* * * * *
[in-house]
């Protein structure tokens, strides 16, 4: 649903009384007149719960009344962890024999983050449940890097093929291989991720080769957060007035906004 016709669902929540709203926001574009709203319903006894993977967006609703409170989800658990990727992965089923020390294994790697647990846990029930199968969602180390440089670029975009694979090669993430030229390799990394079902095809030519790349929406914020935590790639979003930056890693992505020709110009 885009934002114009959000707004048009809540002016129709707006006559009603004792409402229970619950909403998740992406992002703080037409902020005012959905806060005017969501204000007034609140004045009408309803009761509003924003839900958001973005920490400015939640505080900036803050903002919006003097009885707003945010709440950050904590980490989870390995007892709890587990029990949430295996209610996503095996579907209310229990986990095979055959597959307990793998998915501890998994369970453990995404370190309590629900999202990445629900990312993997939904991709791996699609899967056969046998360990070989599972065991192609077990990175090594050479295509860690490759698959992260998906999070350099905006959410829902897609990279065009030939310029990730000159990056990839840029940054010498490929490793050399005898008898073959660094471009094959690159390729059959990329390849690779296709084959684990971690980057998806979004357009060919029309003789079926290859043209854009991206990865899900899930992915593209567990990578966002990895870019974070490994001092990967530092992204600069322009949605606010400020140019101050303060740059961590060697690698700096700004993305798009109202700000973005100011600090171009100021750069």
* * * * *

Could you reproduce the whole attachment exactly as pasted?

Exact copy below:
[in-house]
């Protein structure tokens, strides 16, 4: 649903009384007149719960009344962890024999983050449940890097093929291989991720080769957060007035906004 016709669902929540709203926001574009709203319903006894993977967006609703409170989800658990990727992965089923020390294994790697647990846990029930199968969602180390440089670029975009694979090669993430030229390799990394079902095809030519790349929406914020935590790639979003930056890693992505020709110009 885009934002114009959000707004048009809540002016129709707006006559009603004792409402229970619950909403998740992406992002703080037409902020005012959905806060005017969501204000007034609140004045009408309803009761509003924003839900958001973005920490400015939640505080900036803050903002919006003097009885707003945010709440950050904590980490989870390995007892709890587990029990949430295996209610996503095996579907209310229990986990095979055959597959307990793998998915501890998994369970453990995404370190309590629900999202990445629900990312993997939904991709791996699609899967056969046998360990070989599972065991192609077990990175090594050479295509860690490759698959992260998906999070350099905006959410829902897609990279065009030939310029990730000159990056990839840029940054010498490929490793050399005898008898073959660094471009094959690159390729059959990329390849690779296709084959684990971690980057998806979004357009060919029309003789079926290859043209854009991206990865899900899930992915593209567990990578966002990895870019974070490994001092990967530092992204600069322009949605606010400020140019101050303060740059961590060697690698700096700004993305798009109202700000973005100011600090171009100021750069």